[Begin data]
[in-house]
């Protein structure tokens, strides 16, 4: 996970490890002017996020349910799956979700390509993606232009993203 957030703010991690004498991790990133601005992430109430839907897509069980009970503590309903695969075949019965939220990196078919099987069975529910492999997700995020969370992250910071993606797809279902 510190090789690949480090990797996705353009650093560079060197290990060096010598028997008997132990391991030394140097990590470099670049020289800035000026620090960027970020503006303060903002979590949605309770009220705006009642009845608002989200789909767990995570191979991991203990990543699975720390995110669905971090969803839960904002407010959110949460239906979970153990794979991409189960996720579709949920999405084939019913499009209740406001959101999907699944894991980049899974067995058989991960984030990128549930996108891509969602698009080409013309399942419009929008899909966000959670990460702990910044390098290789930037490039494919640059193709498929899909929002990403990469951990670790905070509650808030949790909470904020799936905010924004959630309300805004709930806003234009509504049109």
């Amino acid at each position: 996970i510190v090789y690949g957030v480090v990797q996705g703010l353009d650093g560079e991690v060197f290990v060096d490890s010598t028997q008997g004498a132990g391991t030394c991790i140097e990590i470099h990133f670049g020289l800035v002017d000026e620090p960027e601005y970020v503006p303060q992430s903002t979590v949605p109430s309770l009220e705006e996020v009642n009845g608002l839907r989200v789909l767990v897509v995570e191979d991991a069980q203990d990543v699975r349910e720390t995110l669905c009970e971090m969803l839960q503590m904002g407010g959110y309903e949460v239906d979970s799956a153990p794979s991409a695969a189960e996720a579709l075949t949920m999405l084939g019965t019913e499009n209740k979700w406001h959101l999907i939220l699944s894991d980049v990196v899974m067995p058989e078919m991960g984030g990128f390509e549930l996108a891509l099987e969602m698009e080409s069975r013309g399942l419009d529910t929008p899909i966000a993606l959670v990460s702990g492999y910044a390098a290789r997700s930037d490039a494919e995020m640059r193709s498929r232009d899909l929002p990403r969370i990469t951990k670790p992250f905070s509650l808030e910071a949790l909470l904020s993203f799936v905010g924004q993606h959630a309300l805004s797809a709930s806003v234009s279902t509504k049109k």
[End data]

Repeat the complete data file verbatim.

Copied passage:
[in-house]
């Protein structure tokens, strides 16, 4: 996970490890002017996020349910799956979700390509993606232009993203 957030703010991690004498991790990133601005992430109430839907897509069980009970503590309903695969075949019965939220990196078919099987069975529910492999997700995020969370992250910071993606797809279902 510190090789690949480090990797996705353009650093560079060197290990060096010598028997008997132990391991030394140097990590470099670049020289800035000026620090960027970020503006303060903002979590949605309770009220705006009642009845608002989200789909767990995570191979991991203990990543699975720390995110669905971090969803839960904002407010959110949460239906979970153990794979991409189960996720579709949920999405084939019913499009209740406001959101999907699944894991980049899974067995058989991960984030990128549930996108891509969602698009080409013309399942419009929008899909966000959670990460702990910044390098290789930037490039494919640059193709498929899909929002990403990469951990670790905070509650808030949790909470904020799936905010924004959630309300805004709930806003234009509504049109």
């Amino acid at each position: 996970i510190v090789y690949g957030v480090v990797q996705g703010l353009d650093g560079e991690v060197f290990v060096d490890s010598t028997q008997g004498a132990g391991t030394c991790i140097e990590i470099h990133f670049g020289l800035v002017d000026e620090p960027e601005y970020v503006p303060q992430s903002t979590v949605p109430s309770l009220e705006e996020v009642n009845g608002l839907r989200v789909l767990v897509v995570e191979d991991a069980q203990d990543v699975r349910e720390t995110l669905c009970e971090m969803l839960q503590m904002g407010g959110y309903e949460v239906d979970s799956a153990p794979s991409a695969a189960e996720a579709l075949t949920m999405l084939g019965t019913e499009n209740k979700w406001h959101l999907i939220l699944s894991d980049v990196v899974m067995p058989e078919m991960g984030g990128f390509e549930l996108a891509l099987e969602m698009e080409s069975r013309g399942l419009d529910t929008p899909i966000a993606l959670v990460s702990g492999y910044a390098a290789r997700s930037d490039a494919e995020m640059r193709s498929r232009d899909l929002p990403r969370i990469t951990k670790p992250f905070s509650l808030e910071a949790l909470l904020s993203f799936v905010g924004q993606h959630a309300l805004s797809a709930s806003v234009s279902t509504k049109k």